As states and local agencies strive to serve the language and learning needs of dual language learners (DLLs), they may have difficulty since little is known about effective assessment practices for young DLLs. To gain accurate and useful information about DLLs, agencies must first have a procedure for knowing which language would be the best choice for assessing each child—something that is not easily determined for young DLLs who may be equally competent in both languages—and then choosing the most appropriate and proven assessment. Research studies offer some insights about common practices which agencies can use to consider their own procedures and policies. This report examines the assessments used in research studies of language and literacy development for DLLs in the United States and Canada. Researchers analyzed 79 studies to gain insight into the prevalence of certain methods for determining the language of assessment to be used and examine evidence for the reliability and validity of assessments. The findings of this study can assist state and local educational agencies in evaluating their procedures and assessment choices for the measurement of the language skills in DLLs.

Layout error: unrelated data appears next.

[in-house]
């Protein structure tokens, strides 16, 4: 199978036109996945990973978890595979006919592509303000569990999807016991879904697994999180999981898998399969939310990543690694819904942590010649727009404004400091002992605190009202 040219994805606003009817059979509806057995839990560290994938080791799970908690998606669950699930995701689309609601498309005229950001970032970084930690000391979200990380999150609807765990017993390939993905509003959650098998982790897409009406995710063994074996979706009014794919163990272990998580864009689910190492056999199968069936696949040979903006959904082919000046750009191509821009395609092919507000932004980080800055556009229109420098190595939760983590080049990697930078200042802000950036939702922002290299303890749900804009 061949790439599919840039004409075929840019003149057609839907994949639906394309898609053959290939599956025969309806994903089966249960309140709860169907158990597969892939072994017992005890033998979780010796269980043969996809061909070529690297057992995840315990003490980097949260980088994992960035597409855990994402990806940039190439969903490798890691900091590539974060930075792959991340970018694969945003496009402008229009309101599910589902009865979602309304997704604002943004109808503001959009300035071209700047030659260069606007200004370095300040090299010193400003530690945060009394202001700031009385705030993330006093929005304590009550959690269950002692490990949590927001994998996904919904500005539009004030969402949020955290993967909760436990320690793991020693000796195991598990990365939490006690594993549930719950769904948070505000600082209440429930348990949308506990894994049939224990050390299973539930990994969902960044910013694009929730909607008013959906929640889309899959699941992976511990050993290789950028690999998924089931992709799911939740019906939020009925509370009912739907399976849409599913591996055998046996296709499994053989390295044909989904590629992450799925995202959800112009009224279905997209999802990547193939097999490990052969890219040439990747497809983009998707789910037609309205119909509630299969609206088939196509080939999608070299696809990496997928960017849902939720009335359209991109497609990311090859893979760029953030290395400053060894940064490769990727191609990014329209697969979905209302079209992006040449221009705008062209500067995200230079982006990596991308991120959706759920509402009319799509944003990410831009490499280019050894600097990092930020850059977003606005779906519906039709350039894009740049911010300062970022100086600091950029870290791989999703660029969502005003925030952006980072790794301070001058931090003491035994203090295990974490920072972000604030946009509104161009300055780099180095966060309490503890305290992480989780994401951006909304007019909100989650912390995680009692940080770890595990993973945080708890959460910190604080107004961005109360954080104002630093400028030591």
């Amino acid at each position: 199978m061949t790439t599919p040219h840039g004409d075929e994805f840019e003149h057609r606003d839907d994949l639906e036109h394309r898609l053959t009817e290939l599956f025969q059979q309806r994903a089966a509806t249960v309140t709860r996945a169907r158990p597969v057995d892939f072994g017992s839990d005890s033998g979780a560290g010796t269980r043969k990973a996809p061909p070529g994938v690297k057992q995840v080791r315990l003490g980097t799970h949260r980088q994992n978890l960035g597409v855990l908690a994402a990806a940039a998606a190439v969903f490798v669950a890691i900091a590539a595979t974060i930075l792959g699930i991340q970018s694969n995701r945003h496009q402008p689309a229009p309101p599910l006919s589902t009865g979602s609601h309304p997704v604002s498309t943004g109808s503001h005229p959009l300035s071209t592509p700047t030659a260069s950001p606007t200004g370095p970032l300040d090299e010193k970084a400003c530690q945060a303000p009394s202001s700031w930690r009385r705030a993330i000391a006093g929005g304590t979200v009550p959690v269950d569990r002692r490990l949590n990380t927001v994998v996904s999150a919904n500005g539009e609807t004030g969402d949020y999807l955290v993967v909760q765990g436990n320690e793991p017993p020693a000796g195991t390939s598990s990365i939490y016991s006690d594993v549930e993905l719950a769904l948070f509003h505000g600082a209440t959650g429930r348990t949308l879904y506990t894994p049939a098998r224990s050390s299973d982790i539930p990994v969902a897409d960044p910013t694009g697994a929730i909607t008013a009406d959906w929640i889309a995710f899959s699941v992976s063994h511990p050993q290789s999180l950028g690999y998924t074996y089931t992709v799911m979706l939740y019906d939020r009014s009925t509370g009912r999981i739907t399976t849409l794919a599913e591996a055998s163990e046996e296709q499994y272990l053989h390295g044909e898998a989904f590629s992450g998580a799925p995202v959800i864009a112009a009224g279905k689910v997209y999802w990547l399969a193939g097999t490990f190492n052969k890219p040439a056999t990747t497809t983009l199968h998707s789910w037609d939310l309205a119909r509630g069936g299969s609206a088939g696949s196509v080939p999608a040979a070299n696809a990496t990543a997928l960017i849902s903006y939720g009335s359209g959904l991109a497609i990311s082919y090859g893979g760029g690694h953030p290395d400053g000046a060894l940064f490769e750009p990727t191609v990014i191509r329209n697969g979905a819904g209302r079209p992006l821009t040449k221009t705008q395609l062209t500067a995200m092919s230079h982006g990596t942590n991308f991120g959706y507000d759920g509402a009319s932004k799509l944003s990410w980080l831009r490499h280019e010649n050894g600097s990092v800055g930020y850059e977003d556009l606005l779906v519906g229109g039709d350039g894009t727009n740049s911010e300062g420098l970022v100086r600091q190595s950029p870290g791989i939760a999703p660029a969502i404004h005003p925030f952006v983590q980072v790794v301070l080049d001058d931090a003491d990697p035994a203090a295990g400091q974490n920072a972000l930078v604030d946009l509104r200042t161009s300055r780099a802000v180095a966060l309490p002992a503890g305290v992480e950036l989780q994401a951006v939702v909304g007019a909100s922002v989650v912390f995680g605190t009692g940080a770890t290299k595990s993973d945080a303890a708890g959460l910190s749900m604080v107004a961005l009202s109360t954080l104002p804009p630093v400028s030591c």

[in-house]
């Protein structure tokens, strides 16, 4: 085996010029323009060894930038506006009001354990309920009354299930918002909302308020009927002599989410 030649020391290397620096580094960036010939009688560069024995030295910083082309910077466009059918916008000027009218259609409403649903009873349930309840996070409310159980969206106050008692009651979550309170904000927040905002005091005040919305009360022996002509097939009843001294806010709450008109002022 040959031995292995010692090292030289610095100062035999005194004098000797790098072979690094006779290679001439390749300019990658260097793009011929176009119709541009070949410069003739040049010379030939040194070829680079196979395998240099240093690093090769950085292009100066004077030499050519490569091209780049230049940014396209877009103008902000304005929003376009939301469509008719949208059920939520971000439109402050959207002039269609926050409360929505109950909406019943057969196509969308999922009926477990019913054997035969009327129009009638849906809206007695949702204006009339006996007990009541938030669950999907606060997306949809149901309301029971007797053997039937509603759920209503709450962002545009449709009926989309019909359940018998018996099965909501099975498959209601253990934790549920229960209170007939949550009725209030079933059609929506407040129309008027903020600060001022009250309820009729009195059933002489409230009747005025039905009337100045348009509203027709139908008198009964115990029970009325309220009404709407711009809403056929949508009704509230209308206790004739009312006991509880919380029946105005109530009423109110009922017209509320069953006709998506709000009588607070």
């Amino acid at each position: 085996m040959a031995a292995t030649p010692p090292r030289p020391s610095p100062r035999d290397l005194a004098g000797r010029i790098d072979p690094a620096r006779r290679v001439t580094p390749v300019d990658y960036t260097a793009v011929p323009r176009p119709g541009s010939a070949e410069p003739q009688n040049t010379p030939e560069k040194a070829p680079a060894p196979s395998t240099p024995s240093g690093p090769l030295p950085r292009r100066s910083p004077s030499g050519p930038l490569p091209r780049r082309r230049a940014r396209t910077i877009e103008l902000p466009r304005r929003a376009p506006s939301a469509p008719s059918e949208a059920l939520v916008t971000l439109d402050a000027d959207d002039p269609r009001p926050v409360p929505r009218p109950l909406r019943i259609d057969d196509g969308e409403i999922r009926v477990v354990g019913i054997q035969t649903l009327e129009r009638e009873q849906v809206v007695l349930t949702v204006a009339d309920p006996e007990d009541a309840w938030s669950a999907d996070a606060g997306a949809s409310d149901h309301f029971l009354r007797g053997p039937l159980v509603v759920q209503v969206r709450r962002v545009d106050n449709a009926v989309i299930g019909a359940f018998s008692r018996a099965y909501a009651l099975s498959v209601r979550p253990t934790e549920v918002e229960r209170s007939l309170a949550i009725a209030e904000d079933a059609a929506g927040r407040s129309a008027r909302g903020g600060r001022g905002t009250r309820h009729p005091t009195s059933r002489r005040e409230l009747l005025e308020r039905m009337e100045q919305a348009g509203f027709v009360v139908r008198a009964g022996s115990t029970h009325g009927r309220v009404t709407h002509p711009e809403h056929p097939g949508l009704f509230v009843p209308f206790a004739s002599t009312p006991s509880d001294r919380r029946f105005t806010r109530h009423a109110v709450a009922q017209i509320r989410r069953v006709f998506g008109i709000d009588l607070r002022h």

The study is presented in an academic format and accompanied by appendices of resources to help make the information more accessible, including assessment information, a glossary of acronyms, and definitions for key dimensions of vocabulary, language, and literacy. This resource may likely be most helpful to state and district assessment coordinators and educators at early education centers seeking to make decisions about policies and procedures for dual language assessment.